Example of binary numbers for Leibnitz's paper.

A: Mitte, Hannover, Niedersachsen, Germany

# Leibniz Expounds on Binary Arithmetic for Computing

3/15/1679 to 1705

First page of Leibnitiz's paper on binary arithmetic.

A manuscript dated March 15, 1679 by Gottfried Wilhelm Leibniz, preserved in the Gottfried Wilhelm Leibniz, Bibliothek Niedersächsische Landesbibliothek, Hannover, “includes a brief discussion of the possibility of designing a mechanical binary calculator which would use moving balls to represent binary digits.”

Though Leibniz thought of the application of binary arithmetic to computing in 1679, the machine he outlined was never built, and he published nothing on the subject until his Explication de l'arithmétique binaire, qui se sert des seuls caracteres 0 & 1; avec des remarques sur son utilité, & sur ce qu'elle donne le sens des anciens figues Chinoises de Fohy' published in Histoire de l'Académie Royale des Sciences année MDCCIII. Avec les mémoires de mathématiques, which appeared in print in 1705.

"The publication of the Explication was prompted by Leibniz's correspondence with Joachim Bouvet, a member of the Jesuit Mission in China. Leibniz had developed an interest in China, and in April 1697 he edited a collection of letters and essays by members of the Mission, entitled Novissima Sinica. A copy of this came into the hands of Bouvet, who wrote to Leibniz on 18 October 1697 expressing his commendation of the work. Thus began an extended correspondence between the two men which proved to be very important for the dissemination of Leibniz's ideas about binary arithmetic. The crucial exchange began on 15 February 1701, when Leibniz wrote to Bouvet describing for his correspondent the principles of his binary arithmetic, including the analogy of the formation of all the numbers from 0 and 1 with the creation of the world by God out of nothing. Bouvet immediately recognised the relationship between the hexagrams of the I ching and the binary numbers and he communicated his discovery in a letter written in Peking on 4 November 1701. This reached Leibniz, after a detour through England, on 1 April 1703. With this letter, Bouvet enclosed a woodcut of the arrangement of the hexagrams attributed to Fu-Hsi, the mythical founder of Chinese culture, which holds the key to the identification. Within a week of receiving Bouvet's letter, Leibniz had sent to Abbé Bignon for publication in the Mémoires of the Paris Academy his Explication de l'Arithmétique binaire,... & sue ce qu'elle donne le sens des anciens figures Chinoises de Fohy. Ten days later he sent a brief account to Hans Sloane, the Secretary of the Royal Society. Leibniz viewed binary arithmetic less as a computational tool than as a means of discovering mathematical, philosophical and even theological truths. He remarked to Tschirnhaus in 1682 that he anticipated from the use of binary numbers discoveries in number theory that other progressions could not reveal. It was at the same time a candidate for the characteristica generalis, his long sought-for alphabet of human thought. With base 2 numeration Leibniz witnessed a confluence of several intellectual strands in his world view, including theological and mystical ideas of order, harmony and creation. Fontanelle, secretary of the Paris Academy, wrote the unsigned review of Liebniz's paper for the Mémoires section of the volume. He noted that arithmetic could have different bases besides ten; bases such as 12, and two as in the case of Leibniz's binary system. He also noted that although the binary system was not practical for common use Leibniz thought that it would be of advantage in advanced mathematics" (W.P. Watson, antiquarian book description, accessed from ilabdatabase.com on 01-21-2010).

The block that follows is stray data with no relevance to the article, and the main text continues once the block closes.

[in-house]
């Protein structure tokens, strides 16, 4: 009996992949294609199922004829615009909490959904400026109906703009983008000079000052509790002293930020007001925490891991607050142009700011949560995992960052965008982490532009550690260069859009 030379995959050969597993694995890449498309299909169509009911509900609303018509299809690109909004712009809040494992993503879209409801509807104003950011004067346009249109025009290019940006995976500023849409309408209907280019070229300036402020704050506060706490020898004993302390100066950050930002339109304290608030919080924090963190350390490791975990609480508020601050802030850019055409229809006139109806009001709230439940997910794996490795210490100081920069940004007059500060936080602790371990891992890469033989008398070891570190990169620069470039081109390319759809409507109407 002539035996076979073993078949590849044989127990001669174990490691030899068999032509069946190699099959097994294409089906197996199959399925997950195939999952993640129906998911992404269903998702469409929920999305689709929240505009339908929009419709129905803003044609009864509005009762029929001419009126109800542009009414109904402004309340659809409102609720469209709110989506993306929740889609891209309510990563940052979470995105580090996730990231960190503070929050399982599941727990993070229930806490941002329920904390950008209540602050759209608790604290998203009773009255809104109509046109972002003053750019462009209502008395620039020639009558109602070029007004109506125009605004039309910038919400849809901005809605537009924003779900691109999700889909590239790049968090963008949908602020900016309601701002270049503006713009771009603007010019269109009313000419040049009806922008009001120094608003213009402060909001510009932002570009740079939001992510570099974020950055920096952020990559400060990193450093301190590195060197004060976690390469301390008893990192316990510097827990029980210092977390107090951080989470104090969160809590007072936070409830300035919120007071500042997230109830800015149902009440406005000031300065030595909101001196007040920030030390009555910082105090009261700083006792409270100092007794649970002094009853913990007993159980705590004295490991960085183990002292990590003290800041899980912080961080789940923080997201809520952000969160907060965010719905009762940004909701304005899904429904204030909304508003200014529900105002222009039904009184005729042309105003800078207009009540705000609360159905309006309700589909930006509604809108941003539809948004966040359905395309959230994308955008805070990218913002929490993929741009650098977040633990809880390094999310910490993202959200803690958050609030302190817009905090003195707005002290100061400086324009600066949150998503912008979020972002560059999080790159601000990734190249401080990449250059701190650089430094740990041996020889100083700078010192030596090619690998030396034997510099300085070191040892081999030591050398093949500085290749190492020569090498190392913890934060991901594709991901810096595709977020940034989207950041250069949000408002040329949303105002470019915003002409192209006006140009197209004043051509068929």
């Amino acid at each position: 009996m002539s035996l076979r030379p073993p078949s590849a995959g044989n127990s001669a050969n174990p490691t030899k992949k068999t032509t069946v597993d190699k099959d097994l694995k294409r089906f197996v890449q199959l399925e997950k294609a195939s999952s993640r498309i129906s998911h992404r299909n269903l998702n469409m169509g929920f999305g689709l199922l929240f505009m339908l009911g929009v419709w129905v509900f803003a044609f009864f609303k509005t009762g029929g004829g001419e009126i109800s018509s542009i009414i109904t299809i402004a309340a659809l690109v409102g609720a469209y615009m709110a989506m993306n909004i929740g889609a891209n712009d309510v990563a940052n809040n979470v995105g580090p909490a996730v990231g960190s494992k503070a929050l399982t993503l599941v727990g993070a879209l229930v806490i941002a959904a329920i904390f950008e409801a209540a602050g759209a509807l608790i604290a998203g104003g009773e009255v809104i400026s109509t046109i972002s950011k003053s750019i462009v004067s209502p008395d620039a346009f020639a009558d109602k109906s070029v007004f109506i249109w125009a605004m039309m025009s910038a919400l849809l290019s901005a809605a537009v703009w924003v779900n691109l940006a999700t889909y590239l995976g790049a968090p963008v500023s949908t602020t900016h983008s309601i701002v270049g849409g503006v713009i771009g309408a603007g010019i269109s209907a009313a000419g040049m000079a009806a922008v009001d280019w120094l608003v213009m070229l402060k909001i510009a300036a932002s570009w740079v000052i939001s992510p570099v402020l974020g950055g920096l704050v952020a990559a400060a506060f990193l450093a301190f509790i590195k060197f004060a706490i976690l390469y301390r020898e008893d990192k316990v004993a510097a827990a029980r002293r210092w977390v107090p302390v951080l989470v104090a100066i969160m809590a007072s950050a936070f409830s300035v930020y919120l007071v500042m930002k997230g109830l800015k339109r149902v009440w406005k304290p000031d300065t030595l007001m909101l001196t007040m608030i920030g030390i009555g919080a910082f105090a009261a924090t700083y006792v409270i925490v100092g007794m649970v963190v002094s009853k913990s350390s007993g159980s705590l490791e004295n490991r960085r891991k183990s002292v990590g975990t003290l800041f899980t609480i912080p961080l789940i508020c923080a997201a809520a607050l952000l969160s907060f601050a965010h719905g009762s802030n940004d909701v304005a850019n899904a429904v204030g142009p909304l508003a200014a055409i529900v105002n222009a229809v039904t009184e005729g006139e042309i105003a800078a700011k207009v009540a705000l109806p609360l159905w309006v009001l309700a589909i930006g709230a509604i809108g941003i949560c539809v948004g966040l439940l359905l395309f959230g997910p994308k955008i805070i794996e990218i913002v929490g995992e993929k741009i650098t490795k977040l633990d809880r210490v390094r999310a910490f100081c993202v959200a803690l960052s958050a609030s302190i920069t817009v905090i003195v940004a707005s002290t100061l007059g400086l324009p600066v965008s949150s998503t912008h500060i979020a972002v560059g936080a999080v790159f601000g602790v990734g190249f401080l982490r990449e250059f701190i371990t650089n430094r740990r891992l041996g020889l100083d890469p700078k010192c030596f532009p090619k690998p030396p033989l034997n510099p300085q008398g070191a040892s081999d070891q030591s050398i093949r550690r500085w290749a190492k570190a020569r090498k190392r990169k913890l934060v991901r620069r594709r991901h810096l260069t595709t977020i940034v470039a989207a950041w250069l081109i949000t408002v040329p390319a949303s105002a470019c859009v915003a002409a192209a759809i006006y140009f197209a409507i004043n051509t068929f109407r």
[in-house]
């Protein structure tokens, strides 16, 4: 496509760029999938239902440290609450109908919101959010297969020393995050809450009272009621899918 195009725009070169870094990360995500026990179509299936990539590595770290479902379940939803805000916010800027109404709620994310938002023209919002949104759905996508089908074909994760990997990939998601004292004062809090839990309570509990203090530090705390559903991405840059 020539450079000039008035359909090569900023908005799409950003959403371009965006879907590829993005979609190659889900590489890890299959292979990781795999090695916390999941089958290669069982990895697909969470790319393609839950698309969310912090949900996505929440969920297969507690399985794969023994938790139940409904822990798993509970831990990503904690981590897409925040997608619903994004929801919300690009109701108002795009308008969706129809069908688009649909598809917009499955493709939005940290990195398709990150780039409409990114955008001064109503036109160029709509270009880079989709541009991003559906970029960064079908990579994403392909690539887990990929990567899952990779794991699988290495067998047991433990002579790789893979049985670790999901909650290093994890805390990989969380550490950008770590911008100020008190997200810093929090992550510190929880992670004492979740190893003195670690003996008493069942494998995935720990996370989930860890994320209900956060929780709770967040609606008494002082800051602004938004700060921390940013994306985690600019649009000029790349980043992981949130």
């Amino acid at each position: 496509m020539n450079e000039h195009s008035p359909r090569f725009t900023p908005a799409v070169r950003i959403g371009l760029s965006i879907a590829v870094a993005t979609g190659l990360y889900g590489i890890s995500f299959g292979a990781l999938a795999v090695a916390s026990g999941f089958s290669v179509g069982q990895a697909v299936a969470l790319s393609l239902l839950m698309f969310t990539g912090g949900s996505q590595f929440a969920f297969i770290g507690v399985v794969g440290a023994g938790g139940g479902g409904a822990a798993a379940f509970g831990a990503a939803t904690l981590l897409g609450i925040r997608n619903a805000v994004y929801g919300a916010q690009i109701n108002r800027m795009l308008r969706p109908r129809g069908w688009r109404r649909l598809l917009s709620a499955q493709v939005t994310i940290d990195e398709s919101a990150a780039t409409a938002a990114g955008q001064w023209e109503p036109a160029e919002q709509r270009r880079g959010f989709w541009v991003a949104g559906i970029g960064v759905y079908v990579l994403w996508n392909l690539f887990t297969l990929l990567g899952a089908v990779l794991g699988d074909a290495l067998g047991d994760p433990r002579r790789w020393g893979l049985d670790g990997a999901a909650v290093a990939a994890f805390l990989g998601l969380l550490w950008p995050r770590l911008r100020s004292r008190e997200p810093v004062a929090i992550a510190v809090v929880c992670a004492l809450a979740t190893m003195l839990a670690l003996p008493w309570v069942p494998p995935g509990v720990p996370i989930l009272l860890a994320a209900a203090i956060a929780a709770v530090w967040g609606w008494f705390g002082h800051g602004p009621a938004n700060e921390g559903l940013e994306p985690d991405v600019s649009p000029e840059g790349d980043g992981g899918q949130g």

This manuscript was first published in 1966 to commemorate the 250th anniversary of Leibniz's death as Herrn von Leibniz' Rechnung mit Null und Eins. That book included facsimiles of Leibniz's "Explication de l'arithmétique binaire" (1705), his two letters to Johann Christian Schulenberg on binary arithmetic (March 29 and May 17, 1698), published in the Opera Omnia of 1768, and historical articles and German translations.

(This entry was last revised on 07-26-2014.)